We’re worried that what’s coming are further “updates” to this framework that allow GE foods and those developed using synbio technologies to be considered “bioequivalent” to their natural counterparts—in essence, drinking the lab-grown food industry’s Kool-Aid. If regulators determine that synbio milk is equivalent to real milk, will consumers be allowed to make their own choices, or will we be sold out as we were with the sham GMO labeling law that allowed companies to hide the GM contents of their food in scannable codes?

Some countries are already moving in that direction: Costa Rica just adopted new regulations which treat a wide-range of gene edited products as equivalent to conventionally-bred products. This is something we have to keep a keen eye on.

The advent of lab-grown meat, plant-based meat, and products like Bored Cow show how inadequate our current laws are in dealing with these foods. Of course it matters how these foods are made! CRISPR, the gene-editing technology, is known to produce unintended outcomes. What evidence is there that eating food grown in laboratories from genetically modified yeast—food that is significantly different than the food we have evolved to eat over human history—is safe, much less healthy?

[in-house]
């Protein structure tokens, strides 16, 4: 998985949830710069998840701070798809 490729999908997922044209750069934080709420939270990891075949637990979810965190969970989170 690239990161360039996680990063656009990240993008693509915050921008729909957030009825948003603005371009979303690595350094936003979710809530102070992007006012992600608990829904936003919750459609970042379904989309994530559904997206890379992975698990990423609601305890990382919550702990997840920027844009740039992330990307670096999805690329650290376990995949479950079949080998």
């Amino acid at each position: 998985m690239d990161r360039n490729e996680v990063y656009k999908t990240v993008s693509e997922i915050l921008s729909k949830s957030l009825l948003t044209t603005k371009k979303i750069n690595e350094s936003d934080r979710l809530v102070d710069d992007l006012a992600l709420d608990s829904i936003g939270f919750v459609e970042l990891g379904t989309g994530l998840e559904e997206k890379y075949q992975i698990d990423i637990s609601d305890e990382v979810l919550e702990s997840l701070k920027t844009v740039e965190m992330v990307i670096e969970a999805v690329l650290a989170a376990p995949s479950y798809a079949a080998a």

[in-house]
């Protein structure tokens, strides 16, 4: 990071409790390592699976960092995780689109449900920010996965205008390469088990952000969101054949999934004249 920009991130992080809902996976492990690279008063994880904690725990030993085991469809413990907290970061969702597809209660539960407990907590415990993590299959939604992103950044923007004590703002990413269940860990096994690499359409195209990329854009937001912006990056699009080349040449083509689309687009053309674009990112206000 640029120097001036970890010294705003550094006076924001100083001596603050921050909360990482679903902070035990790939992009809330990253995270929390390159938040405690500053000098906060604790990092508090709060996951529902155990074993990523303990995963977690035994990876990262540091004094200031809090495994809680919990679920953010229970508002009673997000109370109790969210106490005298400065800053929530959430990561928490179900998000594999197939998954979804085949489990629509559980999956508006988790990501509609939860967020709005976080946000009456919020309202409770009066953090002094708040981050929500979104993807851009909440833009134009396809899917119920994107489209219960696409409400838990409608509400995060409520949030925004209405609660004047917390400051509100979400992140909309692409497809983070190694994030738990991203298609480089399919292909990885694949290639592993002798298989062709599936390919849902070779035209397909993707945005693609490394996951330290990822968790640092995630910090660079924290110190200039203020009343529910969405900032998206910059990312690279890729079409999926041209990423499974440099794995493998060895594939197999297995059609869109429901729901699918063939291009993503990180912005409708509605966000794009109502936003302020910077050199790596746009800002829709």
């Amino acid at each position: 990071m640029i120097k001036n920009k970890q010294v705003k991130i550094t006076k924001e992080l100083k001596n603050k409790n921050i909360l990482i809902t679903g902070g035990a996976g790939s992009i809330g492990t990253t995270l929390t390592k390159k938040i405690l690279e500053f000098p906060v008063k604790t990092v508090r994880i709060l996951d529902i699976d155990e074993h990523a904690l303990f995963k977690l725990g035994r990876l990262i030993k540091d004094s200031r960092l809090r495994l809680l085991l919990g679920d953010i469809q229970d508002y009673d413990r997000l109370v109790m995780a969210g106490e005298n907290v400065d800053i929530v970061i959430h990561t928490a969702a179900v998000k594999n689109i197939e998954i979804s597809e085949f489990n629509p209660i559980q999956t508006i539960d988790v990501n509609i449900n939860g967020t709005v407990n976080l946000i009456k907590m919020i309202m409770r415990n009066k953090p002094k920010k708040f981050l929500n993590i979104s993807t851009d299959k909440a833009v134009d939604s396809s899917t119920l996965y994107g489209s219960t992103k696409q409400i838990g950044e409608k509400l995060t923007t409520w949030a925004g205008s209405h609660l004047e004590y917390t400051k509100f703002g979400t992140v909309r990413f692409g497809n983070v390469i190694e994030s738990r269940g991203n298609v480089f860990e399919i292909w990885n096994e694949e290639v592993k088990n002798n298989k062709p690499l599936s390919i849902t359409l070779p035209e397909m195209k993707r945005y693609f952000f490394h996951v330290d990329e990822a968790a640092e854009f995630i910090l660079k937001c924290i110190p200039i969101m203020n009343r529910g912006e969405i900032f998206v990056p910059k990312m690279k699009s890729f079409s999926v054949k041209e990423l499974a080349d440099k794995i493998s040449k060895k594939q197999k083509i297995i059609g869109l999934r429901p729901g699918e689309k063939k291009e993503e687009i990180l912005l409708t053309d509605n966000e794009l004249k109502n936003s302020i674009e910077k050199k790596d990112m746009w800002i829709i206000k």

Put simply, the fake meat and milk synbio manufacturers are exploiting old rules never intended for synbio products so they can escape doing any safety testing before their products hit the market. They’re using all-too-familiar revolving doors with the FDA to get their way, and they want to deceive us into thinking they’re saving the planet from those nasty, carbon dioxide-producing animals while offering us foods that are as safe and healthy as those produced on real farms with the help of real animals—without any of it.